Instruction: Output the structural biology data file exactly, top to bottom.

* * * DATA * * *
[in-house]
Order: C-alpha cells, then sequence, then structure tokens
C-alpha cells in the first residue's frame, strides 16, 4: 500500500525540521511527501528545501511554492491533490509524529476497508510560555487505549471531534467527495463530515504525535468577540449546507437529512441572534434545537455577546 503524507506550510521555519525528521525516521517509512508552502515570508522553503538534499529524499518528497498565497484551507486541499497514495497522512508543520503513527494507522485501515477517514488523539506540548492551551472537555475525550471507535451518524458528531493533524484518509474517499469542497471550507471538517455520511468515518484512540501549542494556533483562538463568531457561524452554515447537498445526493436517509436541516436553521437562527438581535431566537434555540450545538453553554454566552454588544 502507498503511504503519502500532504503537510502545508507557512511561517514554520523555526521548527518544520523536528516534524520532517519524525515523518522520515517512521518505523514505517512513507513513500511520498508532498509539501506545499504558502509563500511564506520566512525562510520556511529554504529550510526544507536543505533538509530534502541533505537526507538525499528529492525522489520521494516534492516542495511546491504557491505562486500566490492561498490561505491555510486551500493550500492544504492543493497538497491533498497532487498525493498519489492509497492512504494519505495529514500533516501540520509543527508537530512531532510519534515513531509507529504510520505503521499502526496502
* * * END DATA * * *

[in-house]
Order: C-alpha cells, then sequence, then structure tokens
C-alpha cells in the first residue's frame, strides 16, 4: 500500500525540521511527501528545501511554492491533490509524529476497508510560555487505549471531534467527495463530515504525535468577540449546507437529512441572534434545537455577546 503524507506550510521555519525528521525516521517509512508552502515570508522553503538534499529524499518528497498565497484551507486541499497514495497522512508543520503513527494507522485501515477517514488523539506540548492551551472537555475525550471507535451518524458528531493533524484518509474517499469542497471550507471538517455520511468515518484512540501549542494556533483562538463568531457561524452554515447537498445526493436517509436541516436553521437562527438581535431566537434555540450545538453553554454566552454588544 502507498503511504503519502500532504503537510502545508507557512511561517514554520523555526521548527518544520523536528516534524520532517519524525515523518522520515517512521518505523514505517512513507513513500511520498508532498509539501506545499504558502509563500511564506520566512525562510520556511529554504529550510526544507536543505533538509530534502541533505537526507538525499528529492525522489520521494516534492516542495511546491504557491505562486500566490492561498490561505491555510486551500493550500492544504492543493497538497491533498497532487498525493498519489492509497492512504494519505495529514500533516501540520509543527508537530512531532510519534515513531509507529504510520505503521499502526496502